Hey, buddy, need a lift?
May 10, 2003
CHINHAE, South Korea — With most of the 37,000 troops on the Korean peninsula within easy reach of communist North Korea, the U.S. military keeps close tabs on its ammunition stocks — everything from missiles and artillery shells to rounds for machine guns, rifles and pistols.
If ammunition needs repair, it’s done in South Korea when possible. If repairs can’t be made there, or the ammo is too old to use, it’s shipped to the United States to be reconditioned or destroyed.
And so it was last week that things were bustling at the South Korean army’s ammunition pier in Chinhae. In peacetime, the pier is the sole transit point for U.S. military ammunition moving in or out of South Korea — such as the cargo of the Eric G. Gibson, a civilian vessel on long-term charter to the Military Sealift Command.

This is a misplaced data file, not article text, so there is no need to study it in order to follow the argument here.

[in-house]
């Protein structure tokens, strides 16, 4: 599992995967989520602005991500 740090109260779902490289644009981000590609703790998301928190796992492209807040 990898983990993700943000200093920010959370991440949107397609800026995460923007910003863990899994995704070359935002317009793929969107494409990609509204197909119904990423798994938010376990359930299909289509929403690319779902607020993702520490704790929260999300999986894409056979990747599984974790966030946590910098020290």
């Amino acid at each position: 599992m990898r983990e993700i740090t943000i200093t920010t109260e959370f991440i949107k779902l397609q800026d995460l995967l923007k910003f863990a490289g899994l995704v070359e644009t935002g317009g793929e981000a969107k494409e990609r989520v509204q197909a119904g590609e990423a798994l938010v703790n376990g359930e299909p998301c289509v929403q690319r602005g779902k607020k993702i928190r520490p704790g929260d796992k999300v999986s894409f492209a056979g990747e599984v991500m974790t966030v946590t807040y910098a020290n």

The Gibson was tied up pierside after arriving May 1, loaded with several hundred containers of fresh ammunition for U.S. forces. It would take back to the States hundreds of containers of ammunition to be repaired or destroyed. The Gibson was to finish loading the stateside-bound containers this weekend, then steam to Japan to pick up more.
Lifting the containers at Chinhae was a monster-size gantry crane, a red steel behemoth whose long legs move on tracks running shipside along the pier. As Korean army flatbed trucks pulled up, the crane operator, in a glass cab high above, worked levers that maneuvered steel clamps onto a container’s corners. The crane lifted the container off the truck, shuttled it sideways over the ship, then lowered it into a hold.
Army Spc. Benjamin Dunaway of the 72nd Ordnance Company stood with a clipboard, checking off containers as they were hauled aloft. The job is important, he said: “If we don’t receive the ammo or ship the ammo as it needs to be, our troops don’t fight. They won’t have bullets. If they don’t have bullets to deter the enemy, then we’re gonna just get all run over.”